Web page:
Substantive Sub"stan*tive, a. [L. substantivus: cf. F. substantif.] 1. Betokening or expressing existence; as, the substantive verb, that is, the verb to be. [1913 Webster]

2. Depending on itself; independent. [1913 Webster]

He considered how sufficient and substantive this land was to maintain itself without any aid of the foreigner. --Bacon. [1913 Webster]

3. Enduring; solid; firm; substantial. [1913 Webster]

Strength and magnitude are qualities which impress the imagination in a powerful and substantive manner. --Hazlitt. [1913 Webster]

4. Pertaining to, or constituting, the essential part or principles; as, the law substantive. [1913 Webster]

{Noun substantive} (Gram.), a noun which designates an object, material or immaterial; a substantive.

{Substantive color}, one which communicates its color without the aid of a mordant or base; -- opposed to adjective color. [1913 Webster]

The Collaborative International Dictionary of English. 2000.

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Look at other dictionaries:

  • substantive — sub·stan·tive / səb stən tiv/ adj 1: of or relating to a matter of substance as opposed to form or procedure a substantive issue the substantive instructions to the jury was dismissed on procedural and substantive grounds compare procedural …   Law dictionary

  • Substantive — may refer to:In grammar: * a noun substantive, now also called simply noun * a verb substantive, a verb like English be when expressing existence (in contrast to use as a copula)In law: * a matter of substance as opposed to a matter of procedure… …   Wikipedia

  • substantive — [sub′stən tiv, səb stan′tiv] adj. [LME < LL substantivus < L substantia: see SUBSTANCE] 1. existing independently; not dependent upon or subordinate to another 2. of considerable amount or quantity; substantial 3. having a real existence;… …   English World dictionary

  • Substantive — Sub stan*tive, n. [Cf. F. substantif.] (Gram.) A noun or name; the part of speech which designates something that exists, or some object of thought, either material or immaterial; as, the words man, horse, city, goodness, excellence, are… …   The Collaborative International Dictionary of English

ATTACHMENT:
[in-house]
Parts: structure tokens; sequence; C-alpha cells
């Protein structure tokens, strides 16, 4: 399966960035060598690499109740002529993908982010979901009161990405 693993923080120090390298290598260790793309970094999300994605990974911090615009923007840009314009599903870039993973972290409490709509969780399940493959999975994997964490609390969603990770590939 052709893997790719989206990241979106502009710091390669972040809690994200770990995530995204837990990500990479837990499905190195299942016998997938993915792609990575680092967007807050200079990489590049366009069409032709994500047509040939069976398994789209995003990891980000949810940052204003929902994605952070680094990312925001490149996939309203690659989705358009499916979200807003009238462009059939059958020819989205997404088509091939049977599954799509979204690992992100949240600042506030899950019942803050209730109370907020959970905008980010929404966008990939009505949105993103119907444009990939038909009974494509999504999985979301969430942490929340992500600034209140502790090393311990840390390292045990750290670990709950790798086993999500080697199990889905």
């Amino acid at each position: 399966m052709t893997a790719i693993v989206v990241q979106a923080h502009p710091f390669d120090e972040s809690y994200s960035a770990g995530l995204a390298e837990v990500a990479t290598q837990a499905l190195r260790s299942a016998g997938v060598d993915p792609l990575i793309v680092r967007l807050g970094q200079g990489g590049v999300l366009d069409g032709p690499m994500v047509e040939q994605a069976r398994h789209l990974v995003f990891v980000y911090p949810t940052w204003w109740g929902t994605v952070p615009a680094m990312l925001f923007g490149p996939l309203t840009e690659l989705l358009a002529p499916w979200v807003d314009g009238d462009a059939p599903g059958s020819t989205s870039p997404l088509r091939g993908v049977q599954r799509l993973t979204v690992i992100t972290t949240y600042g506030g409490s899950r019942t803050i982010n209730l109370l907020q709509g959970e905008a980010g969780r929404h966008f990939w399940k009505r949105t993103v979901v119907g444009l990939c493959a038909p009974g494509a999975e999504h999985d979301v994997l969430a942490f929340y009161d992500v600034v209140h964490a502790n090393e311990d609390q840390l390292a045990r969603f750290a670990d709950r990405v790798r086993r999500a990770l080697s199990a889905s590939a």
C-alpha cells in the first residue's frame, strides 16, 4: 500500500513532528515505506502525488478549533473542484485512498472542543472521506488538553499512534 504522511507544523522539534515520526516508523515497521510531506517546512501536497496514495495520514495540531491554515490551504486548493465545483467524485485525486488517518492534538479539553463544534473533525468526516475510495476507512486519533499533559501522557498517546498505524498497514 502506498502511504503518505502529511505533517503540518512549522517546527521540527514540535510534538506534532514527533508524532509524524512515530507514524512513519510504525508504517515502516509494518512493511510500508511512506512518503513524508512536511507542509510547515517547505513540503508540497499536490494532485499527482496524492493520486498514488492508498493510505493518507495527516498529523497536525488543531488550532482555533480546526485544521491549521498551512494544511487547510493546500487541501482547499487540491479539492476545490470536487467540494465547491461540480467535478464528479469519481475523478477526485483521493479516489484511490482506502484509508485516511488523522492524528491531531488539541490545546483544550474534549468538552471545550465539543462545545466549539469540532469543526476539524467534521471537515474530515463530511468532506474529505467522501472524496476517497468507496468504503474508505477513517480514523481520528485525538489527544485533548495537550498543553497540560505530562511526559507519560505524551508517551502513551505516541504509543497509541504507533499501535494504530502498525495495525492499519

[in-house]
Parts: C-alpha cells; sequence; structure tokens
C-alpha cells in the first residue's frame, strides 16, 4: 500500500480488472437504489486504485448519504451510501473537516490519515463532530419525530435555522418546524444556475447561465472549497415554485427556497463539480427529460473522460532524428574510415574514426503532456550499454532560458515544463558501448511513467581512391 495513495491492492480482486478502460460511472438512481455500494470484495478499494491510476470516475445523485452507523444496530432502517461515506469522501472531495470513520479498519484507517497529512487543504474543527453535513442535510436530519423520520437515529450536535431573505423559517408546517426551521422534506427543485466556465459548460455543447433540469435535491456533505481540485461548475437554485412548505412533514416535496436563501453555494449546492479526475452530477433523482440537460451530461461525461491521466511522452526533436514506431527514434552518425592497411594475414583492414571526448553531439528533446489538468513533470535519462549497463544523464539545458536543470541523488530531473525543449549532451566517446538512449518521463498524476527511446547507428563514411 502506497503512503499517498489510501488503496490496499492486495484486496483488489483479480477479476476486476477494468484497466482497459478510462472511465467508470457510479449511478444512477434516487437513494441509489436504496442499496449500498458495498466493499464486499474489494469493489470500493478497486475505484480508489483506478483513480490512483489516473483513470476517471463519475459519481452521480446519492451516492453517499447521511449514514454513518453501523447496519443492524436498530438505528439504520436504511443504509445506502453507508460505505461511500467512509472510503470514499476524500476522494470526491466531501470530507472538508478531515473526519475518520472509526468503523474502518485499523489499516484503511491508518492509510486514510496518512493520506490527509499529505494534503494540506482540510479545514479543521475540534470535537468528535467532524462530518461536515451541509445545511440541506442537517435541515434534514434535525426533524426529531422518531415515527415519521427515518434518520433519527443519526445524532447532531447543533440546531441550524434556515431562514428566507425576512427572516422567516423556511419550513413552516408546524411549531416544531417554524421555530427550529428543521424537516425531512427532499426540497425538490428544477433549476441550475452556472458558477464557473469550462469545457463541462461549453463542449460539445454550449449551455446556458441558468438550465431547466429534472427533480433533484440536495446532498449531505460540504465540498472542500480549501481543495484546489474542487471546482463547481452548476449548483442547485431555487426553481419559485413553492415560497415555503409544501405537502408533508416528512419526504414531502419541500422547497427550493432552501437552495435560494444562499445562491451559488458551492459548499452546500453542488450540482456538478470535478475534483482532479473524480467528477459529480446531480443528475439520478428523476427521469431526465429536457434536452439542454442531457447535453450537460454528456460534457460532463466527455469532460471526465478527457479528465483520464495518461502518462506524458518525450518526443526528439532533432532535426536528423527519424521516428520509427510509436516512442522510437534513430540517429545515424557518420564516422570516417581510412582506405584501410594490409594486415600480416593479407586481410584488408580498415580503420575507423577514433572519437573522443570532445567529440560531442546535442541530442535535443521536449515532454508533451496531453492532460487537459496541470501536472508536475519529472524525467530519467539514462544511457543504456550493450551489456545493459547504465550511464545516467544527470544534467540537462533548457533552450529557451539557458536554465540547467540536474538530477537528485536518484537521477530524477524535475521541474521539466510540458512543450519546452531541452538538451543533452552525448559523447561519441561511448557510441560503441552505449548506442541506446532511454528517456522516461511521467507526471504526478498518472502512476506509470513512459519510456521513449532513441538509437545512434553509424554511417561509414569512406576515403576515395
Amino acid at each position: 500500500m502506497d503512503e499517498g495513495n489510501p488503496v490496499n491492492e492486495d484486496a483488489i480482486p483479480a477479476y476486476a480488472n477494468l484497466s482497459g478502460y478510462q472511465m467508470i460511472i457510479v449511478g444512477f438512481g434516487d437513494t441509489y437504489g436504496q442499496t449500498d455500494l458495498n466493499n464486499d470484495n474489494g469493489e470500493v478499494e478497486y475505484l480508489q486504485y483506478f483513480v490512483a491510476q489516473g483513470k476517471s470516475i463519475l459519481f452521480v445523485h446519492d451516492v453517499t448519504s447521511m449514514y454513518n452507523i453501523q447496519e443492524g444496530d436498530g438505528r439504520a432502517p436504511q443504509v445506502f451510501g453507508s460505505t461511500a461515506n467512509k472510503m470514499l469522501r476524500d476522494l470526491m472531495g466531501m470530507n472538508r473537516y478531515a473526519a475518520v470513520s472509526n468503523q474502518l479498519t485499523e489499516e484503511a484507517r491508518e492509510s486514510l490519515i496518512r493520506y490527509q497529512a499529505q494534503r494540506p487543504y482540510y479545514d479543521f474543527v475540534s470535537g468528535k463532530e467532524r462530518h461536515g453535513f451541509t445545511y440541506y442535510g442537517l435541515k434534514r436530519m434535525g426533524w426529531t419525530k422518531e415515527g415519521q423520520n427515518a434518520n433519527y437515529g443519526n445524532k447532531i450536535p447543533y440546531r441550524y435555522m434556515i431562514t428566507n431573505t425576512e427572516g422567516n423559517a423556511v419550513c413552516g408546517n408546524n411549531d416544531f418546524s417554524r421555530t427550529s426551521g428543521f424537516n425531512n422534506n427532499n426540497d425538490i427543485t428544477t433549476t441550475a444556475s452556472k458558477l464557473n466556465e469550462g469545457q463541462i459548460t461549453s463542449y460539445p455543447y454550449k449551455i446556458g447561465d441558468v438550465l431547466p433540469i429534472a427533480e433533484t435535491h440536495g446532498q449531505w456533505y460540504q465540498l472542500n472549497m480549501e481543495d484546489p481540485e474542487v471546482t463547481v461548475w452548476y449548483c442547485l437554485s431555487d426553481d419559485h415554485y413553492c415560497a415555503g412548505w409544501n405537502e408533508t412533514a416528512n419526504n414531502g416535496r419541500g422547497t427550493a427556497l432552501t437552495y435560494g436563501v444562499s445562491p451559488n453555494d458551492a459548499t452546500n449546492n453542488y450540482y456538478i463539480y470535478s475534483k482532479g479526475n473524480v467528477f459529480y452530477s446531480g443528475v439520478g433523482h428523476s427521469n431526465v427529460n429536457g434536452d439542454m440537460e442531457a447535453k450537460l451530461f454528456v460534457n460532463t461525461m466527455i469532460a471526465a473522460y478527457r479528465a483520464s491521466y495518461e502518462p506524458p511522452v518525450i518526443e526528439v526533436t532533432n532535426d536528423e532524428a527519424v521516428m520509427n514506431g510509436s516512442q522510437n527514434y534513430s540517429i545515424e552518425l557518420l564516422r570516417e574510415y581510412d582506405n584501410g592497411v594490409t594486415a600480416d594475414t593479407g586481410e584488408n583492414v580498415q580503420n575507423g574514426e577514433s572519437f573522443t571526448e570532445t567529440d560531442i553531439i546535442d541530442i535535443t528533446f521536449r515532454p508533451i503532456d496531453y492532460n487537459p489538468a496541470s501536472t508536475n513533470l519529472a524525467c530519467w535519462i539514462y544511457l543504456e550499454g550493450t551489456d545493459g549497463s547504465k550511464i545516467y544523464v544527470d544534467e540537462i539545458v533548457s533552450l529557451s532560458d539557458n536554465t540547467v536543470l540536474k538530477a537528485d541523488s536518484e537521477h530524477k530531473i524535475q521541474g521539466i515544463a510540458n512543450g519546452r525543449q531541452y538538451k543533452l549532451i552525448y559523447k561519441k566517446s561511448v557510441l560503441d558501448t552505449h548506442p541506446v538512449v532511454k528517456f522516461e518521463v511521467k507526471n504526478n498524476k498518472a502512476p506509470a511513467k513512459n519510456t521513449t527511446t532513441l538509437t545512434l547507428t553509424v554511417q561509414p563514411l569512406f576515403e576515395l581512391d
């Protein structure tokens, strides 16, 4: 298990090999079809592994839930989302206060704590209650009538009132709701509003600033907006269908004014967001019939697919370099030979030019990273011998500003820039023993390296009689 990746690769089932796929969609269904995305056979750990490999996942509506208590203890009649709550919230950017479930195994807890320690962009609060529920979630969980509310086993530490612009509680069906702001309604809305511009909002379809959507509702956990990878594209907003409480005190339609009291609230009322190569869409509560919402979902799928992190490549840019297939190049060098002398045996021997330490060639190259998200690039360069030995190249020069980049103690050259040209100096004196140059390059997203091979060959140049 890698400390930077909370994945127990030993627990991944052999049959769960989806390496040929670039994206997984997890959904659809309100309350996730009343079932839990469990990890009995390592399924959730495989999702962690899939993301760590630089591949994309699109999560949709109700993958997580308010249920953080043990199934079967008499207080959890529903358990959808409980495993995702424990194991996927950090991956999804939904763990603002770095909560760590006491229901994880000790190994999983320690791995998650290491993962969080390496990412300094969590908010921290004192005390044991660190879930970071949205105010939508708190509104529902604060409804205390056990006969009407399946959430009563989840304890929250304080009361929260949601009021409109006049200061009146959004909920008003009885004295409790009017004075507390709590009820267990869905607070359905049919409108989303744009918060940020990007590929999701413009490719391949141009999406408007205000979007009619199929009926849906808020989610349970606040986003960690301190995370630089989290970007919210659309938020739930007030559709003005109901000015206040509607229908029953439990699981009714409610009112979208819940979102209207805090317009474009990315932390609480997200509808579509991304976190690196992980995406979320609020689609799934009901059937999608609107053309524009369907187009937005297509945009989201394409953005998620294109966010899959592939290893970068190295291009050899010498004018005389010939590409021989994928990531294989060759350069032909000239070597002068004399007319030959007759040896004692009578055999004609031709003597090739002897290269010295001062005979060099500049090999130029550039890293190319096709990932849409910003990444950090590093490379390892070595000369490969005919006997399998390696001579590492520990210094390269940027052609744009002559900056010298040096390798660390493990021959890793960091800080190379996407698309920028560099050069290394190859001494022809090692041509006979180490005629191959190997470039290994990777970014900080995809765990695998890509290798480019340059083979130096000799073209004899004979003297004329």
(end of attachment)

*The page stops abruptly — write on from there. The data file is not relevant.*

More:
• Substantive — Sub stan*tive, v. t. To substantivize. [R.] Cudworth. [1913 Webster] …   The Collaborative International Dictionary of English

  • substantive — (adj.) late 15c., standing by itself, from O.Fr. substantif, from L.L. substantivum, neut. of L. substantivus of substance or being, from substantia (see SUBSTANCE (Cf. substance)). The grammatical term (late 14c.) was introduced by the French to …   Etymology dictionary

  • substantive — ► ADJECTIVE 1) having a firm basis in reality and so important or meaningful. 2) having a separate and independent existence. 3) (of law) defining rights and duties as opposed to giving the rules by which such things are established. ► NOUN… …   English terms dictionary

  • substantive — I. noun Etymology: Middle English substantif, from Anglo French sustentif, from sustentif, adjective, having or expressing substance, from Late Latin substantivus, from Latin substantia Date: 14th century noun; broadly a word or word group… …   New Collegiate Dictionary

  • substantive — substantial, substantive Substantial is pronounced with the stress on the second syllable and substantive with the stress on the first syllable or occasionally the second. Both words mean ‘having substance’, but substantial is the word in general …   Modern English usage

  • substantive — I UK [səbˈstæntɪv] / US [ˈsʌbstəntɪv] adjective formal * 1) important or serious, or referring to the most important or serious issues The family appeared at the press conference but made no substantive comments. 2) large in amount, degree, or… …   English dictionary

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